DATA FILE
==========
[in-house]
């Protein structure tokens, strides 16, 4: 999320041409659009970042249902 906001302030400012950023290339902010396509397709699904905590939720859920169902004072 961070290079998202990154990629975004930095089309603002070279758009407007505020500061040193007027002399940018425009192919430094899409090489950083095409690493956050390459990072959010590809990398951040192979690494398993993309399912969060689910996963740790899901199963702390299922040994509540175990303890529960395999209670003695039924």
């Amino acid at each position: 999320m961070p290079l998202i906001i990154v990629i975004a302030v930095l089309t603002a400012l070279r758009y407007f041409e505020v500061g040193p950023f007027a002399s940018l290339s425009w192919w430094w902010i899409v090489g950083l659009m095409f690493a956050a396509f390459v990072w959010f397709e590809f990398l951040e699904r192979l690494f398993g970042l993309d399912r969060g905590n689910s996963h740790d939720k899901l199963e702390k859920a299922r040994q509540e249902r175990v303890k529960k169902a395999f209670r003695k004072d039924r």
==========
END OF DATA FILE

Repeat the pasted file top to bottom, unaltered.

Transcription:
[in-house]
């Protein structure tokens, strides 16, 4: 999320041409659009970042249902 906001302030400012950023290339902010396509397709699904905590939720859920169902004072 961070290079998202990154990629975004930095089309603002070279758009407007505020500061040193007027002399940018425009192919430094899409090489950083095409690493956050390459990072959010590809990398951040192979690494398993993309399912969060689910996963740790899901199963702390299922040994509540175990303890529960395999209670003695039924």
């Amino acid at each position: 999320m961070p290079l998202i906001i990154v990629i975004a302030v930095l089309t603002a400012l070279r758009y407007f041409e505020v500061g040193p950023f007027a002399s940018l290339s425009w192919w430094w902010i899409v090489g950083l659009m095409f690493a956050a396509f390459v990072w959010f397709e590809f990398l951040e699904r192979l690494f398993g970042l993309d399912r969060g905590n689910s996963h740790d939720k899901l199963e702390k859920a299922r040994q509540e249902r175990v303890k529960k169902a395999f209670r003695k004072d039924r």